[Footnote 50: Cicero (de Officiis, iii. 19) may state an ideal case, but St. Am brose (de Officiis, iii. 2,) appeals to the practice of his own times, which he understood as a lawyer and a magistrate, (Schulting ad Ulpian, Fragment. tit. xxii. No. 28, p. 643, 644.) * Note: In this passage the author has endeavored to collect all the examples of judicial formularies which he could find. That which he adduces as the form of cretio haereditatis is absolutely false. It is sufficient to glance at the passage in Cicero which he cites, to see that it has no relation to it. The author appeals to the opinion of Schulting, who, in the passage quoted, himself protests against the ridiculous and absurd interpretation of the passage in Cicero, and observes that Graevius had already well explained the real sense. See in Gaius the form of cretio haereditatis Inst. l. ii. p. 166.—W.]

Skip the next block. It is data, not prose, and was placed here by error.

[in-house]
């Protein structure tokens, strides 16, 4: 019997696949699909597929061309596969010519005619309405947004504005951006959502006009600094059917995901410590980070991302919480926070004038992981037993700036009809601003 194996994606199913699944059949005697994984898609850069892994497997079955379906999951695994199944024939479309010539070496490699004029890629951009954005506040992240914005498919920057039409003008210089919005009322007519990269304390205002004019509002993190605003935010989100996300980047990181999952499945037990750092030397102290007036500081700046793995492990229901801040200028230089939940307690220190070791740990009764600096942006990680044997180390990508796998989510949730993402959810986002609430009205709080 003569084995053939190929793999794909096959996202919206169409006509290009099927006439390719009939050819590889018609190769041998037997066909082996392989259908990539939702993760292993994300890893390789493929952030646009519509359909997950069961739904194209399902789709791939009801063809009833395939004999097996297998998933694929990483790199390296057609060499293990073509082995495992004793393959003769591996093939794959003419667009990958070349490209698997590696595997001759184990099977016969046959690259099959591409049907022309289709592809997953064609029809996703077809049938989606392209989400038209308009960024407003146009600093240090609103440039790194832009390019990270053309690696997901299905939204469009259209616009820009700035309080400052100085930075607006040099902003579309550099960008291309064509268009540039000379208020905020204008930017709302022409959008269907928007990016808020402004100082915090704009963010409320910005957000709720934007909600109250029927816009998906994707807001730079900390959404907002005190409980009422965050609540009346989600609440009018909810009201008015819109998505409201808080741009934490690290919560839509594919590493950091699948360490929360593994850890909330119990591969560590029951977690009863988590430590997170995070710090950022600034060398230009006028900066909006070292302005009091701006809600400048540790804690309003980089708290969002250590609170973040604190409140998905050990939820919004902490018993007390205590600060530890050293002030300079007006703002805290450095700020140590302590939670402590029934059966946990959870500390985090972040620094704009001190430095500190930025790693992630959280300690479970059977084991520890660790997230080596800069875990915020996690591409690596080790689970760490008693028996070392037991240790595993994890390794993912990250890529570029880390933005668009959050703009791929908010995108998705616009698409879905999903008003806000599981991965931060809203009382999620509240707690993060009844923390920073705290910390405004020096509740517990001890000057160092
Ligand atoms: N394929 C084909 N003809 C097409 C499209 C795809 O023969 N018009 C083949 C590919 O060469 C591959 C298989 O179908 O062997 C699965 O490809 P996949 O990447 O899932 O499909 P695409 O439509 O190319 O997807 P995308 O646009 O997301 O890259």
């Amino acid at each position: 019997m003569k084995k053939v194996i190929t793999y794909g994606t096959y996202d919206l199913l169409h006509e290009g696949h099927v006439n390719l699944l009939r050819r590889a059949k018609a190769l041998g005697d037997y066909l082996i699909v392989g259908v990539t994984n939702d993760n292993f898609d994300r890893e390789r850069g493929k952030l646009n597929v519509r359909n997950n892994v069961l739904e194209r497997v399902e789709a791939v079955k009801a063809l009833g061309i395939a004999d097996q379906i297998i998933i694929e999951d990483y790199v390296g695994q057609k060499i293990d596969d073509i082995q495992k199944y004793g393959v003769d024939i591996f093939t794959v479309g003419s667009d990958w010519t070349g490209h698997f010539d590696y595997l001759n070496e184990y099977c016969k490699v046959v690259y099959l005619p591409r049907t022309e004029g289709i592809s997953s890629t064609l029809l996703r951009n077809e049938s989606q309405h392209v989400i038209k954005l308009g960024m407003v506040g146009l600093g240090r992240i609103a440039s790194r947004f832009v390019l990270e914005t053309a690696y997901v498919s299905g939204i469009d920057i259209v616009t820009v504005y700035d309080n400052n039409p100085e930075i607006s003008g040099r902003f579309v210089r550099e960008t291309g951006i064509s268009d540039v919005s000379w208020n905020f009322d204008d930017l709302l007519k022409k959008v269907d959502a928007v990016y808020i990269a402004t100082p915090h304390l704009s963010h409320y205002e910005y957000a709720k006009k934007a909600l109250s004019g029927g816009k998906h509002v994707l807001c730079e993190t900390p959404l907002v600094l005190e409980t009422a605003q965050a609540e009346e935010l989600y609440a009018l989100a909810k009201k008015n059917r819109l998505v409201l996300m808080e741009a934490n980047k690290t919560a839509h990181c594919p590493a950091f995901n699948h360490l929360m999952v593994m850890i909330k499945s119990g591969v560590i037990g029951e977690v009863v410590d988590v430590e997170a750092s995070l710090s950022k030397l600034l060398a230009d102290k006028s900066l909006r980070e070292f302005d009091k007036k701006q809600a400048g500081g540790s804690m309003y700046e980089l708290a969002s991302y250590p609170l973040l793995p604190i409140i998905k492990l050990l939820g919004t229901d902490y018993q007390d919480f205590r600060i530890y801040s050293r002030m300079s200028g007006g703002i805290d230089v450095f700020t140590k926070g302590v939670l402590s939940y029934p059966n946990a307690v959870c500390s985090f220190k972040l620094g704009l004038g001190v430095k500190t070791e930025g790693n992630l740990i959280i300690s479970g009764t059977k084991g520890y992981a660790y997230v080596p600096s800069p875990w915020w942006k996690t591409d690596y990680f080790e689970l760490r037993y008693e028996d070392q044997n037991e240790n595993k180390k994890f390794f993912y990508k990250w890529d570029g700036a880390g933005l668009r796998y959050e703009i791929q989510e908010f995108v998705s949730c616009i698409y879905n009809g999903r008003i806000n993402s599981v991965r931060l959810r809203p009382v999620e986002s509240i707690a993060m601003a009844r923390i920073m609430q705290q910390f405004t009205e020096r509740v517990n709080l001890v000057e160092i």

[Footnote 51: The furtum lance licioque conceptum was no longer understood in the time of the Antonines, (Aulus Gellius, xvi. 10.) The Attic derivation of Heineccius, (Antiquitat. Rom. l. iv. tit. i. No. 13—21) is supported by the evidence of Aristophanes, his scholiast, and Pollux. * Note: Nothing more is known of this ceremony; nevertheless we find that already in his own days Gaius turned it into ridicule. He says, (lib. iii. et p. 192, Sections 293,) prohibiti actio quadrupli ex edicto praetoris introducta est; lex autem eo nomine nullam poenam constituit. Hoc solum praecepit, ut qui quaerere velit, nudus quaerat, linteo cinctus, lancem habens; qui si quid invenerit. jubet id lex furtum manifestum esse. Quid sit autem linteum? quaesitum est. Sed verius est consuti genus esse, quo necessariae partes tegerentur. Quare lex tota ridicula est. Nam qui vestitum quaerere prohibet, is et nudum quaerere prohibiturus est; eo magis, quod invenerit ibi imponat, neutrum eorum procedit, si id quod quaeratur, ejus magnitudinis aut naturae sit ut neque subjici, neque ibi imponi possit. Certe non dubitatur, cujuscunque materiae sit ea lanx, satis legi fieri. We see moreover, from this passage, that the basin, as most authors, resting on the authority of Festus, have supposed, was not used to cover the figure.—W. Gibbon says the face, though equally inaccurately. This passage of Gaius, I must observe, as well as others in M. Warnkonig's work, is very inaccurately printed.—M.]